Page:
Letter to State Department and Obama
The National Lawyers Guild calls for concrete action in response to the military coup perpetrated against the democratically- elected government of President Manuel Zelaya of Honduras which included the kidnapping and expulsion of President Zelaya and his Foreign Minister, Patricia Rodas, the detention the Cuban, Venezuelan and Nicaraguan ambassadors, blackout of international media, the suspension of constitutional rights of assembly and expression, and the detentions, assassinations and attacks on members of civil society and trade unions who support the restoration of democracy in Honduras
We appreciate the strong statements coming from President Obama and Secretary of State Hillary Clinton condemning the coup and recognizing President Zelaya as the duly elected and legitimate president of Honduras and we now call on the Obama administration to halt all foreign aid and military assistance until President Zelaya is unconditionally reinstated and democracy is restored in Honduras
Given the extensive US training (including at the School of the Americas in Fort Benning, GA — now called Western Hemisphere Institute for Security and Cooperation, and the joint US-Honduran air base at Soto Cano, Honduras) and US funding of the very individuals and military operatives responsible for the coup, we call on the Obama Administration to cease all military activities and funding for Honduras.
We urge the administration and to comply with Section 7008 of the annual foreign operations appropriations act and immediately suspend aid to the government of Honduras until President Zelaya’s unconditional return to office has been secured, all prisoners taken during the coup have been released, and anyone installed in office since the coup has been removed from office. We oppose any negotiations with the coup perpetrators that would result in placing any conditions upon the reinstatement of President Zelaya. We also call on the US State Department to comply now and in the future with United Nations General Assembly Resolution 2626 (XXV) (1970) by respecting sovereign rights in its dispersal of foreign aid and to cease funding the so-called “pro-democracy” civil groups that have supported this coup; and we urge the State Department to join the many other countries that have withdrawn their ambassadors from Honduras pending restoration of President Zelaya’s presidency.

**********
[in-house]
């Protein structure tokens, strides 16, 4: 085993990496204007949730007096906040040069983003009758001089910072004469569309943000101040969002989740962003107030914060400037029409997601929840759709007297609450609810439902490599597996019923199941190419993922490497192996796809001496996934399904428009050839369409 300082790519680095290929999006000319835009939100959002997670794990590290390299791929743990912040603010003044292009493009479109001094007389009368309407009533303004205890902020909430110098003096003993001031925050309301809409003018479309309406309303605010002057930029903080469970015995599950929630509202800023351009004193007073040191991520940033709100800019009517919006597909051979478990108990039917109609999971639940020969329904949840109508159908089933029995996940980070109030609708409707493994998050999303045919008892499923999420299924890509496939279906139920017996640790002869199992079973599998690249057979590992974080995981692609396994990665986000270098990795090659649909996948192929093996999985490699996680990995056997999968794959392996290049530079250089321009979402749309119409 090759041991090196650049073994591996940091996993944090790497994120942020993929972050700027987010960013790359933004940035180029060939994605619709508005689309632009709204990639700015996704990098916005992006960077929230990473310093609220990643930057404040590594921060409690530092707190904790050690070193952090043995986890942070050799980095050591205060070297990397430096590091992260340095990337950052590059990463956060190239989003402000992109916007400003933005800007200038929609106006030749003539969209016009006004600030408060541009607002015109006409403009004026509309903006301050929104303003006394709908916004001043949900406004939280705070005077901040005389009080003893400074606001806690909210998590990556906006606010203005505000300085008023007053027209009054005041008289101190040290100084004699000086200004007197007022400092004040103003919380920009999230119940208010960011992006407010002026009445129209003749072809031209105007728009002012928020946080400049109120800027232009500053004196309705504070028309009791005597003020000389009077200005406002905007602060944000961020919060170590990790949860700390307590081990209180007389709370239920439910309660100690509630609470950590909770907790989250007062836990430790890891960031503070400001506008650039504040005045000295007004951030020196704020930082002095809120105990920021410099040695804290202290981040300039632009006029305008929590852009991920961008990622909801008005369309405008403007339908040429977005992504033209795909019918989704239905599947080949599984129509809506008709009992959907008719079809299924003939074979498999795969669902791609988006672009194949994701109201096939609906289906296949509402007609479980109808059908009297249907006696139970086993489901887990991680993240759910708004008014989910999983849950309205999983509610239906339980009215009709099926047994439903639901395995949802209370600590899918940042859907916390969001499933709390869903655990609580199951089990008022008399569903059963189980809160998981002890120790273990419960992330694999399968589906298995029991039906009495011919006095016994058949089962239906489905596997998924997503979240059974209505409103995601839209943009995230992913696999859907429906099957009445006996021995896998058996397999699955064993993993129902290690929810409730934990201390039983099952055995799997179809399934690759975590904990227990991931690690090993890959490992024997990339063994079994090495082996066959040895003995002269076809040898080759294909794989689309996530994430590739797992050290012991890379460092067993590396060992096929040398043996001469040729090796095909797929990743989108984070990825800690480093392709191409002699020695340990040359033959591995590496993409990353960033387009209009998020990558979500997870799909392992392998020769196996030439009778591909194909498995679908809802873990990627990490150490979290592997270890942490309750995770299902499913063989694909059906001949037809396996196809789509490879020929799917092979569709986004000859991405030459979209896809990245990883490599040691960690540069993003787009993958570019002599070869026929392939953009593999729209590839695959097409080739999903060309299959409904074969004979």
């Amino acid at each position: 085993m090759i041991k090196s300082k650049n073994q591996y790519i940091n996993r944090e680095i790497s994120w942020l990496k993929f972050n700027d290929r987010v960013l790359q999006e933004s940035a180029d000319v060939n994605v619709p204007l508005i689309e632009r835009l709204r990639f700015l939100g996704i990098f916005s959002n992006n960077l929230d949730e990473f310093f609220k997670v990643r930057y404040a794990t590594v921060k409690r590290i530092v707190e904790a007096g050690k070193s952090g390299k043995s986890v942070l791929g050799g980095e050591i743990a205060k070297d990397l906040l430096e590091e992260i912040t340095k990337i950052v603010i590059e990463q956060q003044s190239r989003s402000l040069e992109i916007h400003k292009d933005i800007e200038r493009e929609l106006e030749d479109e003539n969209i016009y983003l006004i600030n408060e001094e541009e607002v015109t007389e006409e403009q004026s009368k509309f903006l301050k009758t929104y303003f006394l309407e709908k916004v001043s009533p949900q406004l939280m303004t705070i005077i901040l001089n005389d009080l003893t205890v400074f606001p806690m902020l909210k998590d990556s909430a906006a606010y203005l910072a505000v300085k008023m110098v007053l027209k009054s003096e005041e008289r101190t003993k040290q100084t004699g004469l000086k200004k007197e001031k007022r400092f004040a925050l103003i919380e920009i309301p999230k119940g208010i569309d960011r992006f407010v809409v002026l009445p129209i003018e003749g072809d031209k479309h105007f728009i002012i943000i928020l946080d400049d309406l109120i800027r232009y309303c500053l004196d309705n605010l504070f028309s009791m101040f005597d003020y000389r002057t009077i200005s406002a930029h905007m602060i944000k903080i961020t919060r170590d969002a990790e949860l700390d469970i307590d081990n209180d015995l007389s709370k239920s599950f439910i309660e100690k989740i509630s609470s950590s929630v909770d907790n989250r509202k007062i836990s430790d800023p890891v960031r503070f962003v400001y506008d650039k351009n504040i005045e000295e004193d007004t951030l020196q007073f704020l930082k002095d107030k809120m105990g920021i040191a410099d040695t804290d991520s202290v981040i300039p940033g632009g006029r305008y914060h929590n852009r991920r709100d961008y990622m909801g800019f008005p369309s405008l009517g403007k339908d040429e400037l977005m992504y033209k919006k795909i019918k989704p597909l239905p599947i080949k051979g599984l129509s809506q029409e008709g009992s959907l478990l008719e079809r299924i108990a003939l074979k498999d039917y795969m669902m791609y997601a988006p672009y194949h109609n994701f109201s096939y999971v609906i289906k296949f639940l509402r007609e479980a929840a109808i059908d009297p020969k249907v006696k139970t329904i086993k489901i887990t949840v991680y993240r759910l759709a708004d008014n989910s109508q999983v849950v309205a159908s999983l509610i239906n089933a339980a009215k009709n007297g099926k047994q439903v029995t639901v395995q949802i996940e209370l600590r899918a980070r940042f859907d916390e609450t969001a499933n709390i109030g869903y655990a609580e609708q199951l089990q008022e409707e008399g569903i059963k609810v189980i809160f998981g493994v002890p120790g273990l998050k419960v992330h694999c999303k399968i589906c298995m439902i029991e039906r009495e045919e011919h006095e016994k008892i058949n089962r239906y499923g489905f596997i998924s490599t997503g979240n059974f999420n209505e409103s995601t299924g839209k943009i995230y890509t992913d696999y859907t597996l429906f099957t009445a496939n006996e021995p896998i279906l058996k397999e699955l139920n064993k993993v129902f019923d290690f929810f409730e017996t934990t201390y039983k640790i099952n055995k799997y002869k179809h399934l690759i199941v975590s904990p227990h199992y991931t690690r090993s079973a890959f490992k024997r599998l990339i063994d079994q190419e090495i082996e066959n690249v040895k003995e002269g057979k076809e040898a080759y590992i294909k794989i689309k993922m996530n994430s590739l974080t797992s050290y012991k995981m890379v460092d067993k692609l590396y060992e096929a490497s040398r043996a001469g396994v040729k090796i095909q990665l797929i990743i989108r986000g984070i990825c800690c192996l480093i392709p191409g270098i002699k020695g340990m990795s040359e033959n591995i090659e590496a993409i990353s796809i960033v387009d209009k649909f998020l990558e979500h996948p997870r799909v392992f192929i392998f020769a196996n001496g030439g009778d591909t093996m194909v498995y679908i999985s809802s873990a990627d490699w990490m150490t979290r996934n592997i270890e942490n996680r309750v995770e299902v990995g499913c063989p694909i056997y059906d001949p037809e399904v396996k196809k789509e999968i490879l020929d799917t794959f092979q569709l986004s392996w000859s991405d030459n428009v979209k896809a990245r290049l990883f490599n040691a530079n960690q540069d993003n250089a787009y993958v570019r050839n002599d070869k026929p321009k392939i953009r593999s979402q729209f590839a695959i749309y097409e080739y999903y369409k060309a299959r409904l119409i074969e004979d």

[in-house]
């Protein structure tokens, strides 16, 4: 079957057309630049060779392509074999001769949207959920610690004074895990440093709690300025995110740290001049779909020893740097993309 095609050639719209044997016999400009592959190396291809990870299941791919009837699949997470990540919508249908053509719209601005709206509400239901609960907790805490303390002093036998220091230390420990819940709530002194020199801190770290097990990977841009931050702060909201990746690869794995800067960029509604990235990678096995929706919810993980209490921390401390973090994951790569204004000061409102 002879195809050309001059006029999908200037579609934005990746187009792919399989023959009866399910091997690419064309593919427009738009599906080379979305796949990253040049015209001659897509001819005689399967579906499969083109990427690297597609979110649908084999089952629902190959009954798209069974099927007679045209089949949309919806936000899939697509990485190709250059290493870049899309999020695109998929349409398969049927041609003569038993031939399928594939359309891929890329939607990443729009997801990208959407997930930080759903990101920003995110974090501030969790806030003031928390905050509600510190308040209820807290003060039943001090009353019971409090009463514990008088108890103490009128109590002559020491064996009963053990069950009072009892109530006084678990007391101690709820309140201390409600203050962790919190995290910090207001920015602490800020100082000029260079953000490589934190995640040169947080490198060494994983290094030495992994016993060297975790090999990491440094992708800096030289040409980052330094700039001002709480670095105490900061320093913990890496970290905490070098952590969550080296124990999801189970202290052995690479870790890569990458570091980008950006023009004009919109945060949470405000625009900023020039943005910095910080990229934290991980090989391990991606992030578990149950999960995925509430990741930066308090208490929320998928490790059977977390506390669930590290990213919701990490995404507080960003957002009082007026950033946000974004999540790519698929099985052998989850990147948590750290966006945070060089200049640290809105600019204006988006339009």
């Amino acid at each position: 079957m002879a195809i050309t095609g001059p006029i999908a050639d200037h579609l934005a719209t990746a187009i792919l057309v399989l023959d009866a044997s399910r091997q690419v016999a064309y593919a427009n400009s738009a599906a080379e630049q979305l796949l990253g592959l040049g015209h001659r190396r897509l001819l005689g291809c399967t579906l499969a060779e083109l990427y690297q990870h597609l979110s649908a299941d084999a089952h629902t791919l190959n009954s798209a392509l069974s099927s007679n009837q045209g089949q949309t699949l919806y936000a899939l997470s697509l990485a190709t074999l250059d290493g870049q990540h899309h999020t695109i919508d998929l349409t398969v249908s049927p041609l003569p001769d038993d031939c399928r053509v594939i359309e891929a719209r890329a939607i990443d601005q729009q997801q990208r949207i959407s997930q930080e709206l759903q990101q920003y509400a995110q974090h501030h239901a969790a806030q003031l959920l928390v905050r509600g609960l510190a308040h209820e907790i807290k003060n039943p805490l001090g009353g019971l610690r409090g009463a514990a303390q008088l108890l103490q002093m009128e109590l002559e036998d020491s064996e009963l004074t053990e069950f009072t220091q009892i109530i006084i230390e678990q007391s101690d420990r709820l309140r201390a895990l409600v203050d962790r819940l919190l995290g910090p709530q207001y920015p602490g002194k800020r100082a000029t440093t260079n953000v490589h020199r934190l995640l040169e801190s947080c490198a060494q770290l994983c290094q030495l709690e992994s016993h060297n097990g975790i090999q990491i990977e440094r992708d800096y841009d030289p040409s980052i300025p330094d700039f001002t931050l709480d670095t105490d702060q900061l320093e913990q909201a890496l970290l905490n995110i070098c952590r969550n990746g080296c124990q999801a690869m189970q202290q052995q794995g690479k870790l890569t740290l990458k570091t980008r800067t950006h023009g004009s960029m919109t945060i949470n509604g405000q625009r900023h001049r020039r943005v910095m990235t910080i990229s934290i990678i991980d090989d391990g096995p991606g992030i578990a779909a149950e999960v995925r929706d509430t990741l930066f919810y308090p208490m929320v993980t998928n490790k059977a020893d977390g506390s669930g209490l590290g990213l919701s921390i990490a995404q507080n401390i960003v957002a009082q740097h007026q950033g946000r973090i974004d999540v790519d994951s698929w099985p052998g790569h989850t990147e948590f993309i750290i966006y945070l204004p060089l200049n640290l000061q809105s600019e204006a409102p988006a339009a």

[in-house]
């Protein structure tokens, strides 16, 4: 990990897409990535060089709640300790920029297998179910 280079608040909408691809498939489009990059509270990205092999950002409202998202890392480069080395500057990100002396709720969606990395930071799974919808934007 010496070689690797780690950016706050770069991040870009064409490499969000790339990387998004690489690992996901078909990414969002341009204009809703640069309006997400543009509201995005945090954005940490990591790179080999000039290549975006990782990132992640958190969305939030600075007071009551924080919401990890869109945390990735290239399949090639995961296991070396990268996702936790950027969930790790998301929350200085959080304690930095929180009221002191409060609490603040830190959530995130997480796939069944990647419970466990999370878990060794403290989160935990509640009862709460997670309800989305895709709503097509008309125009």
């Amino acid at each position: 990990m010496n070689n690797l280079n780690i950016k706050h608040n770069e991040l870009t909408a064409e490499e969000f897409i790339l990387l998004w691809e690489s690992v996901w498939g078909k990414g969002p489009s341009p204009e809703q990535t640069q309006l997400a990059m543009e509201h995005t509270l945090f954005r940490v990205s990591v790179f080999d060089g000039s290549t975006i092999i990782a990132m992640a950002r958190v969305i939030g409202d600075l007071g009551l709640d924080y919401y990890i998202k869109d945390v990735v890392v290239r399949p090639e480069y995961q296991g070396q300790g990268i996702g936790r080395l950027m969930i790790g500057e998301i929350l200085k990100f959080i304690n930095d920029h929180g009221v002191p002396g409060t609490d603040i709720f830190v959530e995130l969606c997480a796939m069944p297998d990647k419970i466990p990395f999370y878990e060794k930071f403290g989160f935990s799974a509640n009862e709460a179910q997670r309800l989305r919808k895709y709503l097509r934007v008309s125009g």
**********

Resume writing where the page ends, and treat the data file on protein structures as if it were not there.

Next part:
We applaud the solidarity with which the world’s governments and the multilateral institutions of the United Nations and the Organization of American States have responded to defend democracy in Honduras, and the courage of those leaders who are offering to accompany President Zelaya on his return to Honduras. We welcome the decision of the OAS and its Secretary General to invoke the provisions of the Inter-American Democratic Charter relative to an unconstitutional interruption and alteration of the democratic order, including Article 19 of the Inter-American Democractic Charter, which states that such an interruption constitutes an “insurmountable obstacle” to the government’s participation in OAS activities;, and Article 21, which calls for a vote of suspension of the member state until democracy is restored. We support the decision of the OAS, pursuant to Article 20, to undertake the necessary diplomatic initiatives to further the restoration of democracy in Honduras. We also express our solidarity with and support for the Honduran people and the social organizations and unions who are peacefully seeking a non-binding referendum on the question of constitutional reform to further democracy in their country. We recognize that the prohibition on constitutional reform written into the 1982 constitution itself negates the power of the people of Honduras to determine their own system of governance. We call on all authorities to guarantee and respect the physical integrity and freedom of speech and association of those who are working for democratic constitutional reform in Honduras.
The National Lawyers Guild, one of the oldest bar associations in the Americas and a member of the American Association of Jurists and the International Association of Democratic Lawyers, has chapters representing attorneys, legal workers and judges in all 50 states of the United States.